Prosecutors said that the men robbed drug dealers from August 2004 until May 2005.

The police department's internal affairs division started investigating the two officers after receiving tips from people on the street.

When investigators from the FBI and the police department learned of each other's investigation, they began to work together on the case.

Murray is scheduled to be sentenced June 23 by Motz.
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Postby Qdawg » July 29th, 2006, 8:57 pm

Officer resigns, will avoid prison time in bribery case


BALTIMORE - A former Baltimore police officer won't have to serve prison time for his guilty plea in a bribery case.

Thirty-five-year-old Walter Jackson-Hill was charged with demanding money from a drug suspect last year in exchange for failing to appear at the man's trial. Under his plea agreement this week, Jackson-Hill resigned from the police department.

He was given a three-year suspended sentence and was ordered to serve three years probation.

According to his attorney, Jackson-Hill plans to inform the department about other officers who have taken bribes. However, that assistance is NOT a condition of his plea deal.

Jackson-Hill lives in York, Pennsylvania.
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Postby A Ghost » August 1st, 2006, 6:24 pm

Got damn!! 315 Years!!!????
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Postby Qdawg » August 2nd, 2006, 10:57 am

Baltimore officer charged in Pa. with identity theft
Wednesday August 02, 2006

BALTIMORE (AP) A Baltimore police officer has been suspended after she was arrested at a suburban Philadelphia mall on five counts of identity theft.

Quandra Johnson, a three-year veteran, allegedly attempted to use a fraudulent American Express card to purchase a $1,000 gift certificate at a courtesy counter at the King of Prussia Mall on Saturday, police said.

Mall security contacted Upper Merion police that a group of women were buying multiple American Express gift certificates in similar denominations, a common tip-off of identity theft.

Johnson was charged with two counts of access-device fraud, two counts of theft by deception, five counts of identity theft, receiving stolen property and forgery.

The officer's police powers were suspended pending an internal investigation, police spokeswoman Nicole Monroe said.

Three women with Johnson were not charged.
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Postby Qdawg » August 5th, 2006, 7:02 am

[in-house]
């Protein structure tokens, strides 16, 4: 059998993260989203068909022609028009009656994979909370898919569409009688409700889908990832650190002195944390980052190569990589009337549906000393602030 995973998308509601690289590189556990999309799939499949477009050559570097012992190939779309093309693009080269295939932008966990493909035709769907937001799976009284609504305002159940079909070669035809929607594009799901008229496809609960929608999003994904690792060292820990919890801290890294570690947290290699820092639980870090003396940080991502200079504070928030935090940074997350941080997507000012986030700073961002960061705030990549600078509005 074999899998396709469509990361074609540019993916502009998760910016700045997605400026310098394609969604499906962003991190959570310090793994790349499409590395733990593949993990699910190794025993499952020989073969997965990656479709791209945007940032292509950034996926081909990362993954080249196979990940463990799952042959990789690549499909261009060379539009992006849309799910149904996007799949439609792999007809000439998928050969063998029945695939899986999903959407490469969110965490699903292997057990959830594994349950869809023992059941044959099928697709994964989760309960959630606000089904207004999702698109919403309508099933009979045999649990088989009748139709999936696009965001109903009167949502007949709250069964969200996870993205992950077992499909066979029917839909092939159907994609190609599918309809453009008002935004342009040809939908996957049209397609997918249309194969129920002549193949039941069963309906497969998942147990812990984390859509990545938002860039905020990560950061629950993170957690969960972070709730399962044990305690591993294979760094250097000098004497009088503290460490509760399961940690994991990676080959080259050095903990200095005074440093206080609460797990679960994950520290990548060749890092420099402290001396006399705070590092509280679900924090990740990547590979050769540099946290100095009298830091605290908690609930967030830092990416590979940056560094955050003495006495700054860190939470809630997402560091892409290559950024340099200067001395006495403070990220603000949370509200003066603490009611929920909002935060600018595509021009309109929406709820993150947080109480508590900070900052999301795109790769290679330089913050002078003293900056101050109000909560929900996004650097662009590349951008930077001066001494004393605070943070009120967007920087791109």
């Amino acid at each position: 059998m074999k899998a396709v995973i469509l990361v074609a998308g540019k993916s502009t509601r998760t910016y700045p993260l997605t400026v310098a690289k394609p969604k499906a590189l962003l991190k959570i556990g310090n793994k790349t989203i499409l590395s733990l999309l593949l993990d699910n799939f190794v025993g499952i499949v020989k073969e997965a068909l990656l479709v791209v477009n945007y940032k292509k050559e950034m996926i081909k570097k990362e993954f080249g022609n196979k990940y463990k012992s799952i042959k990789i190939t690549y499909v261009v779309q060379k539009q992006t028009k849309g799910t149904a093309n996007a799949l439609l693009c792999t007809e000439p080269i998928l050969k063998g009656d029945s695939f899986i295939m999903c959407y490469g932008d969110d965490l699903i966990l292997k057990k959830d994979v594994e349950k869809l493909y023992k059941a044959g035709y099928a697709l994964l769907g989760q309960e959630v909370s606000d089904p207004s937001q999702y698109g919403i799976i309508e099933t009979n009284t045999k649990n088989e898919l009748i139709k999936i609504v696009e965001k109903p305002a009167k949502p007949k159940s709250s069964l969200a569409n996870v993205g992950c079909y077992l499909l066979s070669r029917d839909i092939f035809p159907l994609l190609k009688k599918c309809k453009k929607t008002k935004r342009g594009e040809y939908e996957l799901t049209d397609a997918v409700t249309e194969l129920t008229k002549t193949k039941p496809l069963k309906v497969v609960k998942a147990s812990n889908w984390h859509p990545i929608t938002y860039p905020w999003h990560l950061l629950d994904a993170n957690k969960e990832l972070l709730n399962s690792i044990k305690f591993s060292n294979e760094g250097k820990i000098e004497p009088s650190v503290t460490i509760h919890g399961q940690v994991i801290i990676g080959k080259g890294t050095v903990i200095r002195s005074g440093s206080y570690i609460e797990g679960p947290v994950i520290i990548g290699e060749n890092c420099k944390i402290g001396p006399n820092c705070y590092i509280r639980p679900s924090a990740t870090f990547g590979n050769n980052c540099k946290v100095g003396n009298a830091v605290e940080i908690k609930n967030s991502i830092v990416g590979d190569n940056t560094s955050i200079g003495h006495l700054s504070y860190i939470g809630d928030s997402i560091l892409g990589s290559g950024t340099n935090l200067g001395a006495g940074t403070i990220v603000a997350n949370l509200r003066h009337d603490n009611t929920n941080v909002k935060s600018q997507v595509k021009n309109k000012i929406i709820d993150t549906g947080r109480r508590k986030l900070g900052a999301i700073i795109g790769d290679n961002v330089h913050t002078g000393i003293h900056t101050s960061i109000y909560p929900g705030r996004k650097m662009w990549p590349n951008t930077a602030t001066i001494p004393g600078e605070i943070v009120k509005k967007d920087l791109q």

[quote="Qdawg"]Tire-Swap Investigation Involves Police Sergeant
Case Involves Tires, Rims On Car Seized By Police

BALTIMORE -- Baltimore police are investigating one of their own amid an alleged tire swap.

WBAL-TV 11 News I-Team lead investigative reporter Jayne Miller reported the case involves a car seized by police during a shooting investigation.

Miller said the tires and rims in question cost nearly $2,000. Police have confirmed to the 11 News I-Team that an active internal investigation centers on a sergeant who is a member of the Northeastern District's Flex squad, a specialized crime unit.

Police seized the car, a Cadillac, as evidence in the January shootout at a northeast Baltimore store, during which the storeowner and two teenagers were shot and wounded.

The 11 News I-Team has learned that the internal investigation centers on an allegation that while the car was stored at the Northeastern District for evidence processing, a police sergeant swapped the tires and rims on his personal vehicle for the tires and rims on the car being held.

Sources said the investigation includes the allegation that the sergeant got a retail store to produce a phony receipt to make it appear he had purchased the tires and rims legitimately.

The owner of the car told 11 News she noticed her tires and rims had been switched when she picked up the car from the city impound lot three weeks ago.
The woman told 11 News she immediately reported it to city police. She said internal affairs detectives have interviewed her this week.

Charges have not yet been filed in this investigation.[/quote]

City police officer pleads guilty to theft
Originally published August 5, 2006

A Baltimore police officer pleaded guilty yesterday to stealing four custom rims and tires valued at $1,800 from a 2000 Cadillac DeVille that had been stored at the Northeastern District police station in January.
City prosecutors said the officer put the stolen rims and tires on his own 1999 Cadillac.

The officer, Che Christopher Jackson, 35, received probation before judgment, meaning his record will be cleared if he meets all the conditions of his three-year probation.

As a condition of his guilty plea in Circuit Court, Jackson resigned from the police force.

Circuit Judge Alfred Nance ordered Jackson to pay restitution to the victim for the cost of reinstalling the rims and tires and to contribute $1,500 to the Police Athletic League. Prosecutors said they objected to Jackson receiving probation before judgment.